8 Allegorical Books Like Animal Farm

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Animal Farm by George Orwell is probably one of the most famous allegorical novels that exists and because of that, many readers are always searching for more books like Animal Farm. Angered by what was happening in Communist Russia, Orwell wrote a novella entitled Animal Farm: A Fairy Story, although the subtitle isn’t often attached to it when it is spoken about nowadays.

The novella tells the story of a farm where the animals believe they are being treated unfairly by their master, Mr Jones. Inspired by the words of the late pig, Old Major, the animals rise up against Mr Jones, taking over the farm in hopes to run it in such a way that is fair – but with all uprisings, this is not exactly what happens.

The story is a piece of political satire, warning against the dangers of Communism and totalitarian states, which were quickly becoming a trend in Europe with the likes of Fascist Italy and Nazi Germany coming to power. The following novels do what all allegorical novels, as in books like Animal Farm, should; presents a moral or political idea wrapped up in a fictional story that delivers a message to its readers.

8 Books like Animal Farm

Fahrenheit 451, by Ray Bradbury

Written during the 1950s, at the height of McCarthyism in America, Bradbury explores the dangers of rejecting knowledge in his dystopian novel Fahrenheit 451. The novel focuses on fireman Guy Montag, who lives with his wife and is employed to burn the belongings of those who refuse to stop reading outlawed reading material.

After meeting with a teenage neighbour called Clarisse, who is liberal and much more free-thinking than himself, Guy begins to question his career and finds that he longs to have more conversations with his new friend. ‘

However, this world does not welcome the liberal and their radical thoughts, and Guy becomes even more uneasy with his role in the world, seeking out small rebellions wherever he can. Bradbury comments on the dangers of book burning in this novel – during the McCarthy years there was an outlaw of certain books and ideas that was reminiscent of Nazi Germany, where there were literal book burnings to dispel certain strains of thought, and even to erase history to an extent.

Bradbury’s allegory in Fahrenheit 451 emphasises the importance of literature and the necessity of remembering the past. As in novels like Animal Farm, this allegory is somewhat used as a tactic to scaremonger and it is successful in this.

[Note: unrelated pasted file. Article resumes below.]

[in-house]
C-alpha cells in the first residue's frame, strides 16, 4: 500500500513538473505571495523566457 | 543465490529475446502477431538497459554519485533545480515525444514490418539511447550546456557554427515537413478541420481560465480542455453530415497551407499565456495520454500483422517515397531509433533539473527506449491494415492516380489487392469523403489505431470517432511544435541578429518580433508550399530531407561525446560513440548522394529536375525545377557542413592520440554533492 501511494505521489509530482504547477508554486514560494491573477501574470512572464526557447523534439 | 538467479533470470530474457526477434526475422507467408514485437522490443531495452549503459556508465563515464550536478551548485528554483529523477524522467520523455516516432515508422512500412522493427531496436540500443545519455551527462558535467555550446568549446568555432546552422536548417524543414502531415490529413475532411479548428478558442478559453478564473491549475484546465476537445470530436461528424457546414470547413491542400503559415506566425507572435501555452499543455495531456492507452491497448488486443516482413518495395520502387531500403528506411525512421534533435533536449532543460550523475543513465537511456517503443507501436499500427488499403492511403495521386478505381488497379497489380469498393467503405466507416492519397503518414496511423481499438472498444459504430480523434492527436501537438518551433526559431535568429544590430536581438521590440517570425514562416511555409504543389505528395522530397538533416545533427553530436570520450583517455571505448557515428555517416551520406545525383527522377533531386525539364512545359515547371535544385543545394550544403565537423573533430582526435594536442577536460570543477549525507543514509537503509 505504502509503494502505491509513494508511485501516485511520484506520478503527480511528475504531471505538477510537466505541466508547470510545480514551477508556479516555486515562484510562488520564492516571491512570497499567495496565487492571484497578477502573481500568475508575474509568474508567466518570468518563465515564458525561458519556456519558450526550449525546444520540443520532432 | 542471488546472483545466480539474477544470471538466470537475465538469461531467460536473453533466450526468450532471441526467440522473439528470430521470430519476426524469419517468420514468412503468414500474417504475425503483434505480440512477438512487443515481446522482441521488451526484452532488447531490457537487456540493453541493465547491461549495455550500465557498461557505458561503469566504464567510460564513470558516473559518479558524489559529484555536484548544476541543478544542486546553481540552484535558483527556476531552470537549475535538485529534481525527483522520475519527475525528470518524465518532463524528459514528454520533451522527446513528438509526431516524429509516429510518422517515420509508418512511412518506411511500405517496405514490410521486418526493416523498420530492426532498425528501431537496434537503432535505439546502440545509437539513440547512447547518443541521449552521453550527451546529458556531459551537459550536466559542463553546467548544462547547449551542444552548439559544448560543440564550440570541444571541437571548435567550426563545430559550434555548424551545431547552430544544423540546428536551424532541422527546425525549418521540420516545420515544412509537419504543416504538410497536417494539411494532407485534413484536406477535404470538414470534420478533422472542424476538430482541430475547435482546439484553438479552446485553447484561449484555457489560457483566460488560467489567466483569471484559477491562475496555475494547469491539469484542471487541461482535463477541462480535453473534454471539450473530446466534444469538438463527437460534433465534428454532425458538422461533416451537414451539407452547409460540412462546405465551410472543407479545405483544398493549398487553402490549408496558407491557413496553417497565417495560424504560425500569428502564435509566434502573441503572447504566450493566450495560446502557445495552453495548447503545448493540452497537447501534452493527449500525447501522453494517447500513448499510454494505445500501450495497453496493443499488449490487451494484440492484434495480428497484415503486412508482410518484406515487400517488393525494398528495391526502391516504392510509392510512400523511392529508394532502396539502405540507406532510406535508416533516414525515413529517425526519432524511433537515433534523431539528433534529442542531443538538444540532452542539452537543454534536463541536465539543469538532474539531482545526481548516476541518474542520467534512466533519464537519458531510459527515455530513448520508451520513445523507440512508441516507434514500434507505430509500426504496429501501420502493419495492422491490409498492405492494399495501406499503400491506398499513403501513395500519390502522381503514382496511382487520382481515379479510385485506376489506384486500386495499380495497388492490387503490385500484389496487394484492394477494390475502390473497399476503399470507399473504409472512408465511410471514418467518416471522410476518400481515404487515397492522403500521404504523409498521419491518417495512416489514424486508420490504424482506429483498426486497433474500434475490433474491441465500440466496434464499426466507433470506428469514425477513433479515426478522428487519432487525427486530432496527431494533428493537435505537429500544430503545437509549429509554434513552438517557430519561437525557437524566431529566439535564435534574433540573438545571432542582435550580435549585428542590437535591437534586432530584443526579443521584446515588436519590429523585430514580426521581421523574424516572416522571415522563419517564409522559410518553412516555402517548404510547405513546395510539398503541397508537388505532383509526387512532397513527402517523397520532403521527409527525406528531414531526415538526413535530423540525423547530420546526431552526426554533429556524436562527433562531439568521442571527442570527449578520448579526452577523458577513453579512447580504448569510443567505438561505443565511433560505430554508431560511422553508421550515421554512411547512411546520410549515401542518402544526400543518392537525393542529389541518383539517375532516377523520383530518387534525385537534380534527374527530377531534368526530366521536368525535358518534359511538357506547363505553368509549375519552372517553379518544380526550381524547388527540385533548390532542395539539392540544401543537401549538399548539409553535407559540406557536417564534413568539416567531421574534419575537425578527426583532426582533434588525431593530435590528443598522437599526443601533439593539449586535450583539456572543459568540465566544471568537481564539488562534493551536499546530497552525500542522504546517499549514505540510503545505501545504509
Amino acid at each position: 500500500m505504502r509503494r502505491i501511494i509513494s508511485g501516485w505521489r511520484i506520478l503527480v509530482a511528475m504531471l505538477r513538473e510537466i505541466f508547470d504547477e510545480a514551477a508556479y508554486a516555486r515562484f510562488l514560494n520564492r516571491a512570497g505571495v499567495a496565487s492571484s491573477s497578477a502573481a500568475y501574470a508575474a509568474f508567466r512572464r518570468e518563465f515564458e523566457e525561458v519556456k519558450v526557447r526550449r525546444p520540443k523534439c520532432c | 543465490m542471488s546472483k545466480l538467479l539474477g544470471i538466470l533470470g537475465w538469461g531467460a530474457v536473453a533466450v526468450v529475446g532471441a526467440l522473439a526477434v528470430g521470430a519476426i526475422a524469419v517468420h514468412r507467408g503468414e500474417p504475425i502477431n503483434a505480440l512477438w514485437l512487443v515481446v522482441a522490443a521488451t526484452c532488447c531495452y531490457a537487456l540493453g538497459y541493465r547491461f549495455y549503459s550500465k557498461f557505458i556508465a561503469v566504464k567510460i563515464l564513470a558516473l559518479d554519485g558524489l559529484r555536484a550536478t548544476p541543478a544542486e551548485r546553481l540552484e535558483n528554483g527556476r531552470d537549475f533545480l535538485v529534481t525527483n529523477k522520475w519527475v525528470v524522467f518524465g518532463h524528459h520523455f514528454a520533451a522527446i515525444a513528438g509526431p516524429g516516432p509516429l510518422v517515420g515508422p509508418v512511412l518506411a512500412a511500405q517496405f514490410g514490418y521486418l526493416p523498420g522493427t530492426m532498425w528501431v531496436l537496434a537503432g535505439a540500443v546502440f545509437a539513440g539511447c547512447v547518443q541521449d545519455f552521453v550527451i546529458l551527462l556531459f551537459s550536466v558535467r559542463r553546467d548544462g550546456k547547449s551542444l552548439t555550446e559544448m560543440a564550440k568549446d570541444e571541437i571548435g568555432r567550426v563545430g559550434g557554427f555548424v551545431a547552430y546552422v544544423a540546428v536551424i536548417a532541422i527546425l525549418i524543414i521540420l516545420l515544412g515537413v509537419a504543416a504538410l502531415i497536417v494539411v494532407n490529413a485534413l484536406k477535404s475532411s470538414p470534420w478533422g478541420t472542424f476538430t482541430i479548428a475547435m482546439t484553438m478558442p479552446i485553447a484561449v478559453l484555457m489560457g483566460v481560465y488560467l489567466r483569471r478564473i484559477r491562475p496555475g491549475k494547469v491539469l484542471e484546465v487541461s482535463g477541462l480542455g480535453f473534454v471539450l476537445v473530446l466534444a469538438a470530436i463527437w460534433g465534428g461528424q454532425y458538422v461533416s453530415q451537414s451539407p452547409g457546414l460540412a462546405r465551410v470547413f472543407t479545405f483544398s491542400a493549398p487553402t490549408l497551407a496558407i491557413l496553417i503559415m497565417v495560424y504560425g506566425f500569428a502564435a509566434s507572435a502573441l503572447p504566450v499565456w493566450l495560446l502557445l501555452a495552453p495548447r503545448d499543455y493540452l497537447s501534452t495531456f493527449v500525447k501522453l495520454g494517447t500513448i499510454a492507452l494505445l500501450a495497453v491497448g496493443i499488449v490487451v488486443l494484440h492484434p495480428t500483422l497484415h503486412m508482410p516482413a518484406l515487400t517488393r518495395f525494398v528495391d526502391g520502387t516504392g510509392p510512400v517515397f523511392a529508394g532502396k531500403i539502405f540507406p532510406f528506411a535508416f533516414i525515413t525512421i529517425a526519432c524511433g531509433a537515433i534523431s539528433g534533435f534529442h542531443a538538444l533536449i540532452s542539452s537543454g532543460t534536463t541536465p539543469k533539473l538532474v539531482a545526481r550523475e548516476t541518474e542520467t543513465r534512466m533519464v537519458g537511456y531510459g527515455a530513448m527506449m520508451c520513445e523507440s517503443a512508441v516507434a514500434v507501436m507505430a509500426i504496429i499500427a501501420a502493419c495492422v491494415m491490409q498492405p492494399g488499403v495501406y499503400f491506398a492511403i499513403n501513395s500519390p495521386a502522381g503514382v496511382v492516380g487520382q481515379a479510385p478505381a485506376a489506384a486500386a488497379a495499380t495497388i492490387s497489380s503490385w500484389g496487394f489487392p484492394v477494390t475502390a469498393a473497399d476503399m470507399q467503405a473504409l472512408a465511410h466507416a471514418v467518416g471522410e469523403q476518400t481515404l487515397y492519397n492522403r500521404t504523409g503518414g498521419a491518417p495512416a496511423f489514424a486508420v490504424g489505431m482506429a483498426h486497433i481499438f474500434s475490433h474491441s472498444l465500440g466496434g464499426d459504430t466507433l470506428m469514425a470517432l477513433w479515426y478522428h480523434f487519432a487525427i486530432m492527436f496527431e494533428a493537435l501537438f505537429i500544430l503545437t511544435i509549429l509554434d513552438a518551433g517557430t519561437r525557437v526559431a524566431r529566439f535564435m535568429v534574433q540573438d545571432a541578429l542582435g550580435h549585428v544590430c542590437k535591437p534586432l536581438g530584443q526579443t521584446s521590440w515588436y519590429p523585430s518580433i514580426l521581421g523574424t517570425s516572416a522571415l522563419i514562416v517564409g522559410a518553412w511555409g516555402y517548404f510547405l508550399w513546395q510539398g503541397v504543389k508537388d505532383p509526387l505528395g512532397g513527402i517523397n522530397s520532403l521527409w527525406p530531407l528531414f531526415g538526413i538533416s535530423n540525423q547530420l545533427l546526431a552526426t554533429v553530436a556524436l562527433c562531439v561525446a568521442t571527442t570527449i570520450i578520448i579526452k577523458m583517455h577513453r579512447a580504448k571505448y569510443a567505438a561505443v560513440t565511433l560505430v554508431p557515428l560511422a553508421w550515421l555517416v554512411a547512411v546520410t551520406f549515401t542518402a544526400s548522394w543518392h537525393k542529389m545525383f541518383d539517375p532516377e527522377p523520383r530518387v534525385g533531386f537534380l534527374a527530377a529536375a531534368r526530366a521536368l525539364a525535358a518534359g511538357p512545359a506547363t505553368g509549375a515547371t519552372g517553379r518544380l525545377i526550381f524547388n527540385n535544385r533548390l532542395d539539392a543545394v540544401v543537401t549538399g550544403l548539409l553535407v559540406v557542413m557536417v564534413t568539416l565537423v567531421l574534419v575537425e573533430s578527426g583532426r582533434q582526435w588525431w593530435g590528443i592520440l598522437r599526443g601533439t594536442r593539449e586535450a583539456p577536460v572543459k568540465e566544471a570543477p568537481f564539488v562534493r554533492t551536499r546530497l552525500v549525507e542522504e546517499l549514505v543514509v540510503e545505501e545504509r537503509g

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Lord of the Flies, by William Golding

Written in 1954, when the Cold War was brewing between the USA and Russia, Golding’s novel examines the anxieties of society at the time in a post-war world.

With the superpowers seeming capable of mass destruction through atomic means, the novel serves as a cautionary tale. In Lord of the Flies, a British aeroplane crashes into the Pacific Ocean, with the only survivors being a group of young boys who make it onto an island and must learn how to govern themselves effectively.

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This novel is a political, psychological and religious allegory – the boys seem to have been set in the Garden of Eden, as there is enough on the island for the boys to survive, if only they follow the rules. Chaos ensues as the boys struggle to follow a democracy, and factions break out amongst them.

A classic novel and a good follow up if you liked Animal Farm, Lord of the Flies depicts where the world could end up if they don’t stop with their fighting and come to a compromise.

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Never Let Me Go, by Kazuo Ishiguro

The surface story to Never Let Me Go is about three friends who grew up in a boarding school together, where they have always been told they are special, but have not totally understood why.

In Ishiguro’s dystopian novel, we follow Kathy and her friends as they discover they have been created, clones, in order to donate their organs to “real” people, and will “complete” or die, in and around their early thirties as a result of these donations.  

On the surface, this seems like a terrifying piece of science fiction, however, when you delve deeper, you discover it is an allegory for how regular humans in the real world live their lives – we all know we will die one day, and though the clones’ lives are significantly shorter, they live it in much the same way we do.

They love, they laugh, they think of the past too much – there’s the question, do they make enough of their lives? Do we? As in books like Animal Farm, we are forced to wonder about very real truths these novels represent.

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Frankenstein, by Mary Shelley

Similarly to many novels on this list of books like Animal Farm, there are elements of magical realism in Frankenstein. The novel represents the struggle between science and religion in the 19th century and is an allegory for the fears people had about where science could lead.

Doctor Victor Frankenstein, obsessive about science since he was a child, uses experimenting as a coping mechanism when his mother dies. Through such experimenting, he discovers his ability to force life into dead matter, which leads to his greatest test yet; creating a living human.

Frankenstein is successful, yet his creation is not what he imagined, and when it wakens, he is horrified by what he has done. The inner turmoil of Frankenstein, as well as his monster, rings of the fears amongst British society at the time, much as books like Animal Farm.

Shelley’s novel also delves into the fears of motherhood, as she had lost her first baby after giving birth to her prematurely at only two months. Frankenstein delves into the true responsibility and pain of motherhood, as well as the war between science and religion, making it a highly accomplished novel for its time, and well worth a read.